Midland Reporter-Telegram - High Court Judges Ask GOP to Turn Out Vote
It used to be that a state judicial seat was safe from election to election -- once a judge, always a judge.
But that truism may no longer necessarily hold, three Texas Supreme Court justices told the Midland County Republican Women's Club Wednesday at Midland Country Club.
All facing aggressive, well-funded Democrats in the Nov. 4 election, Chief Justice Wallace Jefferson, Place 7 Justice Dale Wainwright and Place 8 Justice Phil Johnson called on the more than 200 club members present to help reverse the GOP's turnout doldrums of 2006 and ensure their party's continued statewide dominance.
Jefferson is opposed by 160th District Court Judge Jim Jordan of Dallas, Wainwright by Houston attorney Sam Houston and Johnson by 13th Court of Appeals Justice Linda Reyna Yanez of Corpus Christi.
Jefferson said those Democrats threaten the fabric of the state's legal system because they promise to be left-leaning partisans on the Austin court.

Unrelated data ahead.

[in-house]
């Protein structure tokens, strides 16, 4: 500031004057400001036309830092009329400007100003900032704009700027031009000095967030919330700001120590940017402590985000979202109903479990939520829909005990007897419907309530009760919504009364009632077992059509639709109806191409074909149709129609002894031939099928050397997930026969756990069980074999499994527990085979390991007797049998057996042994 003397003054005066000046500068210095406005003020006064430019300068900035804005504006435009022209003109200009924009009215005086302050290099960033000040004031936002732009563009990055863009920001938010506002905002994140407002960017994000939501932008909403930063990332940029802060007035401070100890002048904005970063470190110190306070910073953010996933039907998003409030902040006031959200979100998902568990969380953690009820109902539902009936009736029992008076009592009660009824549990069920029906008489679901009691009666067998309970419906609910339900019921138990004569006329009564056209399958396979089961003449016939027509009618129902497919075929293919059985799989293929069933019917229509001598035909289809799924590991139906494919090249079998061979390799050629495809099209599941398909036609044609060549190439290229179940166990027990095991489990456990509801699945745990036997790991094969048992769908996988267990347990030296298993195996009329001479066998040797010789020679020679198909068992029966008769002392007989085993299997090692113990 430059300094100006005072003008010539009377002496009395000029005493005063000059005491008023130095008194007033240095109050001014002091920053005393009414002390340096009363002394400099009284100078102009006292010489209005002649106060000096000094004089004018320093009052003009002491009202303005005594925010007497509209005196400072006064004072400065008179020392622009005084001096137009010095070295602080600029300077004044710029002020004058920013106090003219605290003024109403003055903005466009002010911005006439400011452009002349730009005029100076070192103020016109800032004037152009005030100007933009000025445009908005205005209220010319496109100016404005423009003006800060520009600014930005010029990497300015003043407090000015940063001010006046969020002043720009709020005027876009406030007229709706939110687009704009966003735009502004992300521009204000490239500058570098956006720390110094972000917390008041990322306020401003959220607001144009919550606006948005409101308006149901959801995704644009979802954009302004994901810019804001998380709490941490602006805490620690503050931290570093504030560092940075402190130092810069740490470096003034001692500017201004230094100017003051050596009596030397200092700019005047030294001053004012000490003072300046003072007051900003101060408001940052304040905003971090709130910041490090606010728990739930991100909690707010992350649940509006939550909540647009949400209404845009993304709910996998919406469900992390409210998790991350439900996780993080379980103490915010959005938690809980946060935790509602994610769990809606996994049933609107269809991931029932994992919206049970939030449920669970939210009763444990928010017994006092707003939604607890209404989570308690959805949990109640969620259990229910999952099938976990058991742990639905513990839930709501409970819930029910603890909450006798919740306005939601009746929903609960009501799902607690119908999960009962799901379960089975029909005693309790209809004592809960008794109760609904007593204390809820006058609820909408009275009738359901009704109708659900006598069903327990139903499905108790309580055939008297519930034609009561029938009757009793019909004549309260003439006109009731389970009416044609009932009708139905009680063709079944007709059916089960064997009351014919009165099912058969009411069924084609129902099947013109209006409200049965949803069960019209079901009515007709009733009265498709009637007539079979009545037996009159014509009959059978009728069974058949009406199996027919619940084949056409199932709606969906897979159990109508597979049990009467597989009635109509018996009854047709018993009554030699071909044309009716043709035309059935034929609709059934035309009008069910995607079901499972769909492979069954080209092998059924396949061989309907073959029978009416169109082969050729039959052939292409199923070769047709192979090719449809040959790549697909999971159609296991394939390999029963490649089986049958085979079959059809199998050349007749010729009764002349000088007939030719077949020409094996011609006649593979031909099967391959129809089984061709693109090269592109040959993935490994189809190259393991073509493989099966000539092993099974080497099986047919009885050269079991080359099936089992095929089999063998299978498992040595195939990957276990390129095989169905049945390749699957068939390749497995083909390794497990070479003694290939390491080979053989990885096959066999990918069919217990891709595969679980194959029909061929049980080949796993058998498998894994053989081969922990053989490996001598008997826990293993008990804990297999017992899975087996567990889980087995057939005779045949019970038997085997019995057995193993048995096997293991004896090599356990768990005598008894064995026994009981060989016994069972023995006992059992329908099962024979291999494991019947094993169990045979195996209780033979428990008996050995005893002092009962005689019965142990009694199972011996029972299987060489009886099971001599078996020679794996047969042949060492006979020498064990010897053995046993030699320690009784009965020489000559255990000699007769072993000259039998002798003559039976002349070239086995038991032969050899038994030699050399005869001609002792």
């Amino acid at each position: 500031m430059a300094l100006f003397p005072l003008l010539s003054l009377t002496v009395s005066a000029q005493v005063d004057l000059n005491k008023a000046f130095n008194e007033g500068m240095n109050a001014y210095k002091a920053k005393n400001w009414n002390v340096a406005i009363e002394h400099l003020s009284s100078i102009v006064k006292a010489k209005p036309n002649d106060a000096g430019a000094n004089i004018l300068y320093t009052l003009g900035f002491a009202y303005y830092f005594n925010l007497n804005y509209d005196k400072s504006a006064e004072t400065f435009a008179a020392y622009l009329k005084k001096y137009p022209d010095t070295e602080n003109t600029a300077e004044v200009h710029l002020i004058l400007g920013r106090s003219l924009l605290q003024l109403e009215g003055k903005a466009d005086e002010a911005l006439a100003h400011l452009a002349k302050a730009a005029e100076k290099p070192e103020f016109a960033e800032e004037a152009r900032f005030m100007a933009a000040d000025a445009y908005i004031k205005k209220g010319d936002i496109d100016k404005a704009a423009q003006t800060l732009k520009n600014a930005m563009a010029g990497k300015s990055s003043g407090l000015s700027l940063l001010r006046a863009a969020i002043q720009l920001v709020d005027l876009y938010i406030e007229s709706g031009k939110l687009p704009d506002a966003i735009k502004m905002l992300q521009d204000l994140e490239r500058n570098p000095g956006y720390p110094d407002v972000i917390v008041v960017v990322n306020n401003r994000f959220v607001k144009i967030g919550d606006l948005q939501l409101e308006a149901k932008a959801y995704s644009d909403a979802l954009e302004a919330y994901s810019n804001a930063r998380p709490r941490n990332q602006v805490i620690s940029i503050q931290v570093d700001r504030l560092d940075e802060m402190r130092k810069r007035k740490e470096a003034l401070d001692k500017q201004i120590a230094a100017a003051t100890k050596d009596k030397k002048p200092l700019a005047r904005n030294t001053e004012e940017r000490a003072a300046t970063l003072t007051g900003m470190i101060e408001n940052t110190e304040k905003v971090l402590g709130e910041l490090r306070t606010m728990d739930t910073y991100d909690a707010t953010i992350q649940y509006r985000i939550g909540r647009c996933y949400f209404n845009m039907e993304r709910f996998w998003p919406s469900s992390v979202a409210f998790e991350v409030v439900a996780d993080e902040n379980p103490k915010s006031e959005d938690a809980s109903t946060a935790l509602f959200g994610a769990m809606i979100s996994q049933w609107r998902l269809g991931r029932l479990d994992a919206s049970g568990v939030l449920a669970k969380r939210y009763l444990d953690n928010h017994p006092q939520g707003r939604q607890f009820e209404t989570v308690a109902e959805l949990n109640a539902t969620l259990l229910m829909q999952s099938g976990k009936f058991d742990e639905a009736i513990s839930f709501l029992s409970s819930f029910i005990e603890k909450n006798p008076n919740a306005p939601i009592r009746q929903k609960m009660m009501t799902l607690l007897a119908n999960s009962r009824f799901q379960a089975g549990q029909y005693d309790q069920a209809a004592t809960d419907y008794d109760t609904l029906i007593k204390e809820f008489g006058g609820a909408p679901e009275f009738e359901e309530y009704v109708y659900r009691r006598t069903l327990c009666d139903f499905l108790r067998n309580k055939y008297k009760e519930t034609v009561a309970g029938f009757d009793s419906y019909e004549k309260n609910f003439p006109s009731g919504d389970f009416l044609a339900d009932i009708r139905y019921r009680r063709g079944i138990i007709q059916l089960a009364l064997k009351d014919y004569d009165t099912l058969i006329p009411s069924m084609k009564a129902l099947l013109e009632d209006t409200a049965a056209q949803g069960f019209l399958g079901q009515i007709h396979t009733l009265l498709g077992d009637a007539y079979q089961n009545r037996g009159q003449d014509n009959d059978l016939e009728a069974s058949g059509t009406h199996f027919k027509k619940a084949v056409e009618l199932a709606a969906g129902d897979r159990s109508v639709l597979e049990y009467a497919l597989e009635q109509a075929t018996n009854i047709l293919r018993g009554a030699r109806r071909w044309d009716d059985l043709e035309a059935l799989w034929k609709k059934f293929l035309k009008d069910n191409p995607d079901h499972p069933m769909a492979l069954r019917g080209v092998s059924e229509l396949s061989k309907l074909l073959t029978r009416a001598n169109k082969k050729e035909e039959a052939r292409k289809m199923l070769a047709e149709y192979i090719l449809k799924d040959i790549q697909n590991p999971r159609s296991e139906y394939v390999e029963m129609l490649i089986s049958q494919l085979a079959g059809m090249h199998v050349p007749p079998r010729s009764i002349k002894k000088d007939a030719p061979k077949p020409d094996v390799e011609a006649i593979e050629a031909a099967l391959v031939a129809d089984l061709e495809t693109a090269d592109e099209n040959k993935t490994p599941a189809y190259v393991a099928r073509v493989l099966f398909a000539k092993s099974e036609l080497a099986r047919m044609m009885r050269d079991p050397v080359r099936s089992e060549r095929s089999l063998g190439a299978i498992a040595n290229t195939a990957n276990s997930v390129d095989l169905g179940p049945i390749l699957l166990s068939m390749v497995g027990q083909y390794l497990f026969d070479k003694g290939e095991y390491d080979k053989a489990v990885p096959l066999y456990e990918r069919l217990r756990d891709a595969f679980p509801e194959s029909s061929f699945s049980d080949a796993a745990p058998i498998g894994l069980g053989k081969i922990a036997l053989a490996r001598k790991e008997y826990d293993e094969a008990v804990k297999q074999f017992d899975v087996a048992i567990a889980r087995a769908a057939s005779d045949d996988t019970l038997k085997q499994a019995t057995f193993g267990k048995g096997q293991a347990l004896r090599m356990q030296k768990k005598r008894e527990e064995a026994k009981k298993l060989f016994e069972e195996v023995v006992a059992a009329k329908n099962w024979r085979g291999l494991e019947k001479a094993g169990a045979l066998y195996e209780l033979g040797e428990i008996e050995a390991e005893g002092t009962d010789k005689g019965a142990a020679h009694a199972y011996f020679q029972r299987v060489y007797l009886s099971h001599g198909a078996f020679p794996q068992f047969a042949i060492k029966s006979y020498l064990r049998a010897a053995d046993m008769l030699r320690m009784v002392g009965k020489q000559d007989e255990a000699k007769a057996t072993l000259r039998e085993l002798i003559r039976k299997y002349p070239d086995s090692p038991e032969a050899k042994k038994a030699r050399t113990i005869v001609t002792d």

"They've all said, 'The Texas Supreme Court is too conservative and I'm going to make it more liberal,'" said Jefferson. "What is the job of a judge? It is simply to interpret the law and give the power back to the people."
Johnson said he strenuously opposes the Democrats' "activist" approach. "If you pre-judge cases, that means a quota," he said.
"I would be a bad judge if I did that because it would be a violation of my oath of office."
Wainwright said all 42 of Dallas County's Republican office holders were beaten by Democrats two years ago because 40,000 Republicans who had taken part in the 2002 election there stayed home.
"If only 21,000 of those had voted, we would not have lost a race," Wainwright said. "The Democrats smell blood this year and we have the most contested statewide races we've had in 12-14 years.
"The kind of effort we made in 1993-94, when George W. Bush was elected governor, is what we need this year."
Wainwright said the Republican justices have worked hard enough to earn new terms.
"We wrote 131 opinions last year, which is the most we have done so far this century," he said. "At the Supreme Court of Texas, all of our cases are hard. They filter up and we use our discretion to take the most important."